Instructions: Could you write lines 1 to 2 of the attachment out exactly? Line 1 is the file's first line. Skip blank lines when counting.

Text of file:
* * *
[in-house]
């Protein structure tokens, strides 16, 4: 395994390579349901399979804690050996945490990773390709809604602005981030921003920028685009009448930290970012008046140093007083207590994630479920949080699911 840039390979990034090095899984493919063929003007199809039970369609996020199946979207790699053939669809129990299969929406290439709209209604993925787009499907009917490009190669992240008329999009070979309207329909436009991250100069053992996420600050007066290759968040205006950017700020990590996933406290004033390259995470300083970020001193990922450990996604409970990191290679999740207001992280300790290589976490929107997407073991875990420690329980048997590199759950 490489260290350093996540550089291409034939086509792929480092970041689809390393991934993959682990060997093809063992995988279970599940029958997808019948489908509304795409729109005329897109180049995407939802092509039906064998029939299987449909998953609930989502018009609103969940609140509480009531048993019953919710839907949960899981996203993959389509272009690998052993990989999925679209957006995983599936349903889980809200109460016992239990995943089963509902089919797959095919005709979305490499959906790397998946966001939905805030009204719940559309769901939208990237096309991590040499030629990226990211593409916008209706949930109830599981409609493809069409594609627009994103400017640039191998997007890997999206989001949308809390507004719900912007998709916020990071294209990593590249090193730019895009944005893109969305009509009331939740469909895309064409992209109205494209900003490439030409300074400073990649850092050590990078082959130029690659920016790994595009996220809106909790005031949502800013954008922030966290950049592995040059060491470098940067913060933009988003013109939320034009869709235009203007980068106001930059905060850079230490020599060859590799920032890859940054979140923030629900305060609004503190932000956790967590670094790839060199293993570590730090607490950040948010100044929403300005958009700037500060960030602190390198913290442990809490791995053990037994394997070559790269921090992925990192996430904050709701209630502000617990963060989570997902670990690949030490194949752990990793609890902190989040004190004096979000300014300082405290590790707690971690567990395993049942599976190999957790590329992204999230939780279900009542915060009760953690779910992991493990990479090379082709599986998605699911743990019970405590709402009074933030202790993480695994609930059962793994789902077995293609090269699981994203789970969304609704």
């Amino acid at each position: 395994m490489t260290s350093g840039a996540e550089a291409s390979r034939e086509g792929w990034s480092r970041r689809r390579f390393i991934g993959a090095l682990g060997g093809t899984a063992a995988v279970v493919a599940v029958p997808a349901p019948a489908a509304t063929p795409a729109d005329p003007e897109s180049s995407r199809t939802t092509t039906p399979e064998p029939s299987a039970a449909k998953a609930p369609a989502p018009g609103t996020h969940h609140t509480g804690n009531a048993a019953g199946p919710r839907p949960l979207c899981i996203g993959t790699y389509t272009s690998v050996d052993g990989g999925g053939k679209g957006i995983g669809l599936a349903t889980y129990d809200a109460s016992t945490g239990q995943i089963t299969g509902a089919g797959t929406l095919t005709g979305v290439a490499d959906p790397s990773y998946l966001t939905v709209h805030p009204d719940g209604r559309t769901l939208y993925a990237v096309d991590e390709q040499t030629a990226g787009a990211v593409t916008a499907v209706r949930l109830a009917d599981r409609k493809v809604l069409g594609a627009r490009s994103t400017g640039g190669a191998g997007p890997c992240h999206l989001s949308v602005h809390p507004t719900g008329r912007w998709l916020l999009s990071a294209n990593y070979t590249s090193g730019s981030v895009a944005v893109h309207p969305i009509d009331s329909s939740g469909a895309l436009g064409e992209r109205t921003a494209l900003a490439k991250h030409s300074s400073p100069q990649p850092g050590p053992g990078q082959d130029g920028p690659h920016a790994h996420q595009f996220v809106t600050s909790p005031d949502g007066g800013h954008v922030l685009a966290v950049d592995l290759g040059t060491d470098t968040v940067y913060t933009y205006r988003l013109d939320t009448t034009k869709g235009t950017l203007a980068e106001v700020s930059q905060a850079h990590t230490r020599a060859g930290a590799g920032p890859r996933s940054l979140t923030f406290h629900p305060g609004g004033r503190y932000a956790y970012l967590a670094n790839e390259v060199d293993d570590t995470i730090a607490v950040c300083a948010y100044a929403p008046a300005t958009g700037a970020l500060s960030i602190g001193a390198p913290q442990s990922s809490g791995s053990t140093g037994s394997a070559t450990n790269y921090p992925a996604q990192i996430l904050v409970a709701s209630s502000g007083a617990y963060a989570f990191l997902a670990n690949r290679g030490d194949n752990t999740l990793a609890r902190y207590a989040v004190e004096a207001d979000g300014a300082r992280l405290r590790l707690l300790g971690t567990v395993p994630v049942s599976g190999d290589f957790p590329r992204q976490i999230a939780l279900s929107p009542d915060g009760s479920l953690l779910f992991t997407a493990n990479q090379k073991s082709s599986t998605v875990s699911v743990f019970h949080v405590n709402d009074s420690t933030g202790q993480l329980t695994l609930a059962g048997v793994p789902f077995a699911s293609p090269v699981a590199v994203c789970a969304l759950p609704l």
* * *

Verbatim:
[in-house]
């Protein structure tokens, strides 16, 4: 395994390579349901399979804690050996945490990773390709809604602005981030921003920028685009009448930290970012008046140093007083207590994630479920949080699911 840039390979990034090095899984493919063929003007199809039970369609996020199946979207790699053939669809129990299969929406290439709209209604993925787009499907009917490009190669992240008329999009070979309207329909436009991250100069053992996420600050007066290759968040205006950017700020990590996933406290004033390259995470300083970020001193990922450990996604409970990191290679999740207001992280300790290589976490929107997407073991875990420690329980048997590199759950 490489260290350093996540550089291409034939086509792929480092970041689809390393991934993959682990060997093809063992995988279970599940029958997808019948489908509304795409729109005329897109180049995407939802092509039906064998029939299987449909998953609930989502018009609103969940609140509480009531048993019953919710839907949960899981996203993959389509272009690998052993990989999925679209957006995983599936349903889980809200109460016992239990995943089963509902089919797959095919005709979305490499959906790397998946966001939905805030009204719940559309769901939208990237096309991590040499030629990226990211593409916008209706949930109830599981409609493809069409594609627009994103400017640039191998997007890997999206989001949308809390507004719900912007998709916020990071294209990593590249090193730019895009944005893109969305009509009331939740469909895309064409992209109205494209900003490439030409300074400073990649850092050590990078082959130029690659920016790994595009996220809106909790005031949502800013954008922030966290950049592995040059060491470098940067913060933009988003013109939320034009869709235009203007980068106001930059905060850079230490020599060859590799920032890859940054979140923030629900305060609004503190932000956790967590670094790839060199293993570590730090607490950040948010100044929403300005958009700037500060960030602190390198913290442990809490791995053990037994394997070559790269921090992925990192996430904050709701209630502000617990963060989570997902670990690949030490194949752990990793609890902190989040004190004096979000300014300082405290590790707690971690567990395993049942599976190999957790590329992204999230939780279900009542915060009760953690779910992991493990990479090379082709599986998605699911743990019970405590709402009074933030202790993480695994609930059962793994789902077995293609090269699981994203789970969304609704």